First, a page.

@Sentoguy Thank you very much for sharing your thoughts. Everything you say makes sense, and I didn’t give much thought to the connection between using more strength and injury chance. I’m still obviously quite new to this game and my understanding of submission defense is mostly instinctive at this point. One of the main things I’m hoping to get out of this thread is a better understanding of what that seemingly fuzzy line between strength and technique looks like. I’ll use a recent example to explain where I’m going with this…

I roll with our senior purple belt a lot. He’s a stout Army lad, well north of 200 and 15 years my junior, but I’m still stronger. He hunts armbars on me, usually stemming from knee-on-belly or successfully hunting high mount. I know what he’s going for, so I start trying to put my elbow to the mat as soon as I feel him set up the armbar. He’s a stout lad too, and I usually have to lock up with my other hand while he’s working to free it. I know he’s trying to pull my hands toward his head, use his feet, etc., so I stay locked up and “power” through his grip and get my elbow to the floor and out of the fulcrum. It took hard work. I call that using strength to “power” through his submission. If I was weaker or decided not to “use my strength”, he would have tapped me (with his strength?).

I know when a sub is locked in and I always tap right away (with joint attacks at least), but I’ve been “powering” through stuff like what I just described, or perhaps extending out of an Americana that isn’t locked in close quite yet. I’ve gotten out of a number of chokes by getting a hand in there and just not letting go and betting on my grip out-lasting their will to choke me. Again working hard with muscle to do that, using all of the strength I can bring to bear on that little battle.

I feel like that’s good jiu jitsu, or at least the closest I can hit to that mark right now. Obviously there are many more details underneath these gross movements that I’m unaware of, and that seems to be where the pursuit of technical mastery should lead me. Am I on the right track here, or is there something I’m still missing?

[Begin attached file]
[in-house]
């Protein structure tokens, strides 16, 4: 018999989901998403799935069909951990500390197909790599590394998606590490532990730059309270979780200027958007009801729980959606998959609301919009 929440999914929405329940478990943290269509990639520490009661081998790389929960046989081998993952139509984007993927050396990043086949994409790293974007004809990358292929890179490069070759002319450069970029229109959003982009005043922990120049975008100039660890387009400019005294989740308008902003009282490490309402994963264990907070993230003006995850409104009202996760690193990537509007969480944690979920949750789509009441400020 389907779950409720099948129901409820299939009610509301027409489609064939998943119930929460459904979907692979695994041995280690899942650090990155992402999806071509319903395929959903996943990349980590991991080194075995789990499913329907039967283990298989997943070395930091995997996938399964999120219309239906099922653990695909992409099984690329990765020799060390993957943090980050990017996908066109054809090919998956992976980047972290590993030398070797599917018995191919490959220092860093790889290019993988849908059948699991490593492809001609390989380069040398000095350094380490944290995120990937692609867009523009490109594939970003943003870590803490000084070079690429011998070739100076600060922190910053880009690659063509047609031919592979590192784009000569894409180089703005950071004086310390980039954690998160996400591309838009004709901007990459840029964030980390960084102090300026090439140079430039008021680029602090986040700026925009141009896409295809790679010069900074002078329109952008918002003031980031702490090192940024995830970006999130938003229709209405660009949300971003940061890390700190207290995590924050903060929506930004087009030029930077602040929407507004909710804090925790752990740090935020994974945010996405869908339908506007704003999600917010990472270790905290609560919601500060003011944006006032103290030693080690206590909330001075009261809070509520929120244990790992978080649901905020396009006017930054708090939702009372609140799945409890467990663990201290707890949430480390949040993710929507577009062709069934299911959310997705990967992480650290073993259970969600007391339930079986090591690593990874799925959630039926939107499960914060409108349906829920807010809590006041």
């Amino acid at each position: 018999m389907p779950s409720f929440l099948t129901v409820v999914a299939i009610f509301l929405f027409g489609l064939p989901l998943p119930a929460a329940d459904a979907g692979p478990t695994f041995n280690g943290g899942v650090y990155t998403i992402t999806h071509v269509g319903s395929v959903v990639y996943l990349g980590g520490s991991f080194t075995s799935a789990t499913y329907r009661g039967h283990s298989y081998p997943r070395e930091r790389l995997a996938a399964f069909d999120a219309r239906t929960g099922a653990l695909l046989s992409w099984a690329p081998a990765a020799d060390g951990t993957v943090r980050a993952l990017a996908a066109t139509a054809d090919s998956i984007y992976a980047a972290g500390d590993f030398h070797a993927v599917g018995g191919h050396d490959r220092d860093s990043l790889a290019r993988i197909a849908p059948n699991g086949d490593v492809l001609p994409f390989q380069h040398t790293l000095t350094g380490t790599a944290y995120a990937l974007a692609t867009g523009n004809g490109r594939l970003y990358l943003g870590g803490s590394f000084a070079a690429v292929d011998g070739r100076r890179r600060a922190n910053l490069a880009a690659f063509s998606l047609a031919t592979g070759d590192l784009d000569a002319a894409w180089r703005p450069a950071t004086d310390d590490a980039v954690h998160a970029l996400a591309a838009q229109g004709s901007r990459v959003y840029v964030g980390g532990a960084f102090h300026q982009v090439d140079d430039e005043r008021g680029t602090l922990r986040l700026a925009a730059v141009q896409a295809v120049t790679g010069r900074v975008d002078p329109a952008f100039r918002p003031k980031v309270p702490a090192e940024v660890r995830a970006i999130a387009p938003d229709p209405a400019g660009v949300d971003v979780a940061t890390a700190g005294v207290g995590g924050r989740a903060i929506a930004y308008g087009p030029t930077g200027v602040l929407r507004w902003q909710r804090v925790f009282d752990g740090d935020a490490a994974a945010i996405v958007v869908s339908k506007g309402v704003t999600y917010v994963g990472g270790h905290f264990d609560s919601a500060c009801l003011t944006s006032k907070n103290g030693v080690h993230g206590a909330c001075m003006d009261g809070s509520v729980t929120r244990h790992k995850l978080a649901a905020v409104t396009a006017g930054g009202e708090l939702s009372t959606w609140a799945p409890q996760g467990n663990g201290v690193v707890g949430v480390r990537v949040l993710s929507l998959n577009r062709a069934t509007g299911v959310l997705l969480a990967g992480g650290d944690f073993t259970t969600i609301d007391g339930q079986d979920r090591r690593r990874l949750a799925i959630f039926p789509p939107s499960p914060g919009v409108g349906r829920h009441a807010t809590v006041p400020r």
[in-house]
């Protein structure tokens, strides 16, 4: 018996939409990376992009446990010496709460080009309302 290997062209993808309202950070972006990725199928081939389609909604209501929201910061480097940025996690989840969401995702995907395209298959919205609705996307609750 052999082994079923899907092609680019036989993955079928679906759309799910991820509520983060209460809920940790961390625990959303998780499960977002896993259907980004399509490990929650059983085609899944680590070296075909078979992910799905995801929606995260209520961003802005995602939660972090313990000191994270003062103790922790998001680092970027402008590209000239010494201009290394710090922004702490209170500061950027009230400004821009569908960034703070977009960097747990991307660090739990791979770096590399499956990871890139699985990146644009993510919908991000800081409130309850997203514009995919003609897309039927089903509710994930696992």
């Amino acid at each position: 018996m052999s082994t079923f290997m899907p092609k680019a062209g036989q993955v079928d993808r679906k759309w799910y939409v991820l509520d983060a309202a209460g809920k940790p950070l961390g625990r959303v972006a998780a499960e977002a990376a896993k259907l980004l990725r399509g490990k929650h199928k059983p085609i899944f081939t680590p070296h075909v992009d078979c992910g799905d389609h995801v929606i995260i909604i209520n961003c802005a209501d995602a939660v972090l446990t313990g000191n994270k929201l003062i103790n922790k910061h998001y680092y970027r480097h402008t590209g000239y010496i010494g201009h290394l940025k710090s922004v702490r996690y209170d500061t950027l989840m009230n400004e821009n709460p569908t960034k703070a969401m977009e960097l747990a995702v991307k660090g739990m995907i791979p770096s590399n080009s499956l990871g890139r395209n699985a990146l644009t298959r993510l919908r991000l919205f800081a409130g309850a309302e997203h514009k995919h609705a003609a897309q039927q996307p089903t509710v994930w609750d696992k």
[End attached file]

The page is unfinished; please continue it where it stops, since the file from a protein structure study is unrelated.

I’m pleased to say that I’m usually unwinded after rolling with some of our newer white belts. It is a good feeling, and I feel like being able to get multiple taps without getting winded or feeling like I worked hard at all is a good outcome to chase after. Some of the more aggro guys make me work hard, but I’m the most senior white belt who actually rolls regularly, so I feel like I’ve got a bit of a target on my back.

I’m definitely loving jiu jitsu right now, that’s for sure. Thank you again for sharing your thoughts!

@Steel_Nation Thanks for the big guy re-assurance. The purple belt I described above just used that same line the other week when we were discussing this topic. “We don’t get to whine to flexible guys that they only beat us because they’re flexible.”

My younger instructor, who is a four-stripe brown (and about as strong as one can be at 175 lbs), also pointed out that strength is trainable, and if anyone thinks that it is such a huge edge, they can prioritize eating and lifting for a year. Some of the upper belts I’ve tapped and give lots of problems to would probably be monsters if they gained 20 pounds of mostly muscle over a year of serious lifting. 130 pound upper belts are frustrating, but it is kind of like wrestling a very skilled child. The disparity in strength and size is so great it is almost impossible to turn it off and use pure technique. I have no idea how to do that with my body.